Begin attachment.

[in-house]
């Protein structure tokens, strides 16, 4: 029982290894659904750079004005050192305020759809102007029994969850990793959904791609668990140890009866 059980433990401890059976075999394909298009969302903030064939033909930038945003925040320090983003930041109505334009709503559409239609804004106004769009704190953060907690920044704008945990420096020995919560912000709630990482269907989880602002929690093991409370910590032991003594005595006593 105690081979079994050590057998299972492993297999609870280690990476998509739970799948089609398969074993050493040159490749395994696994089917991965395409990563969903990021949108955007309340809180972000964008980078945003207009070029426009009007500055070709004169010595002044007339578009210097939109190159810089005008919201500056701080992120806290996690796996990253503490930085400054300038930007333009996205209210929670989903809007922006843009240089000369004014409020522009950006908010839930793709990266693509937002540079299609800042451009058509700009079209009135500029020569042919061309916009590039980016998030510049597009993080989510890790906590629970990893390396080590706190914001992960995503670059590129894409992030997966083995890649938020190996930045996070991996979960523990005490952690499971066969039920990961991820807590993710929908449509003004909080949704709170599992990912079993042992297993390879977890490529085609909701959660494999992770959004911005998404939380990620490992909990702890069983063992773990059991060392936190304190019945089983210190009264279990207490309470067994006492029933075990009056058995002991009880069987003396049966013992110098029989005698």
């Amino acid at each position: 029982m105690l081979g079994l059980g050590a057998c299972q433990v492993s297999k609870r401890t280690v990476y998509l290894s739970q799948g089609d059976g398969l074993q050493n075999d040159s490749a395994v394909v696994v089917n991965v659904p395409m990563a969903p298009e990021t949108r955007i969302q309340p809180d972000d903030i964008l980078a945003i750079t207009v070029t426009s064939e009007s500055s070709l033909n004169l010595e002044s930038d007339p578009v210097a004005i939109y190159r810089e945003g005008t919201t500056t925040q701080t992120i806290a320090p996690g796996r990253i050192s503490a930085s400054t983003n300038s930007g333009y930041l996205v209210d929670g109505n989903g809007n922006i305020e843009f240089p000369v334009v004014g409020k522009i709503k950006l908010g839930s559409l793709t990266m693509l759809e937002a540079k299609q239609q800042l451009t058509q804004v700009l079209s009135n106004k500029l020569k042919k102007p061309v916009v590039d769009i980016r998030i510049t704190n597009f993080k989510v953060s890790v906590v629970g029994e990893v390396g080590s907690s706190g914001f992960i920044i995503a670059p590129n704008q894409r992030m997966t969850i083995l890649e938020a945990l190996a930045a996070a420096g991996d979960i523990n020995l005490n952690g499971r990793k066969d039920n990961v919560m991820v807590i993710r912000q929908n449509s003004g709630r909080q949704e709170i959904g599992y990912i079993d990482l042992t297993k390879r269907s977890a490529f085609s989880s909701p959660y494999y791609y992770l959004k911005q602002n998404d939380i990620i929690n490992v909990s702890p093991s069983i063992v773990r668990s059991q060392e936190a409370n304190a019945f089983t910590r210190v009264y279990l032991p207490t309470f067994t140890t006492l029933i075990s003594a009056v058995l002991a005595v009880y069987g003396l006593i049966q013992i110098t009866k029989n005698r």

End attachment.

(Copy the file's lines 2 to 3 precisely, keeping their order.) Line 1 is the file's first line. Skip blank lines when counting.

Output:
């Protein structure tokens, strides 16, 4: 029982290894659904750079004005050192305020759809102007029994969850990793959904791609668990140890009866 059980433990401890059976075999394909298009969302903030064939033909930038945003925040320090983003930041109505334009709503559409239609804004106004769009704190953060907690920044704008945990420096020995919560912000709630990482269907989880602002929690093991409370910590032991003594005595006593 105690081979079994050590057998299972492993297999609870280690990476998509739970799948089609398969074993050493040159490749395994696994089917991965395409990563969903990021949108955007309340809180972000964008980078945003207009070029426009009007500055070709004169010595002044007339578009210097939109190159810089005008919201500056701080992120806290996690796996990253503490930085400054300038930007333009996205209210929670989903809007922006843009240089000369004014409020522009950006908010839930793709990266693509937002540079299609800042451009058509700009079209009135500029020569042919061309916009590039980016998030510049597009993080989510890790906590629970990893390396080590706190914001992960995503670059590129894409992030997966083995890649938020190996930045996070991996979960523990005490952690499971066969039920990961991820807590993710929908449509003004909080949704709170599992990912079993042992297993390879977890490529085609909701959660494999992770959004911005998404939380990620490992909990702890069983063992773990059991060392936190304190019945089983210190009264279990207490309470067994006492029933075990009056058995002991009880069987003396049966013992110098029989005698």
């Amino acid at each position: 029982m105690l081979g079994l059980g050590a057998c299972q433990v492993s297999k609870r401890t280690v990476y998509l290894s739970q799948g089609d059976g398969l074993q050493n075999d040159s490749a395994v394909v696994v089917n991965v659904p395409m990563a969903p298009e990021t949108r955007i969302q309340p809180d972000d903030i964008l980078a945003i750079t207009v070029t426009s064939e009007s500055s070709l033909n004169l010595e002044s930038d007339p578009v210097a004005i939109y190159r810089e945003g005008t919201t500056t925040q701080t992120i806290a320090p996690g796996r990253i050192s503490a930085s400054t983003n300038s930007g333009y930041l996205v209210d929670g109505n989903g809007n922006i305020e843009f240089p000369v334009v004014g409020k522009i709503k950006l908010g839930s559409l793709t990266m693509l759809e937002a540079k299609q239609q800042l451009t058509q804004v700009l079209s009135n106004k500029l020569k042919k102007p061309v916009v590039d769009i980016r998030i510049t704190n597009f993080k989510v953060s890790v906590v629970g029994e990893v390396g080590s907690s706190g914001f992960i920044i995503a670059p590129n704008q894409r992030m997966t969850i083995l890649e938020a945990l190996a930045a996070a420096g991996d979960i523990n020995l005490n952690g499971r990793k066969d039920n990961v919560m991820v807590i993710r912000q929908n449509s003004g709630r909080q949704e709170i959904g599992y990912i079993d990482l042992t297993k390879r269907s977890a490529f085609s989880s909701p959660y494999y791609y992770l959004k911005q602002n998404d939380i990620i929690n490992v909990s702890p093991s069983i063992v773990r668990s059991q060392e936190a409370n304190a019945f089983t910590r210190v009264y279990l032991p207490t309470f067994t140890t006492l029933i075990s003594a009056v058995l002991a005595v009880y069987g003396l006593i049966q013992i110098t009866k029989n005698r």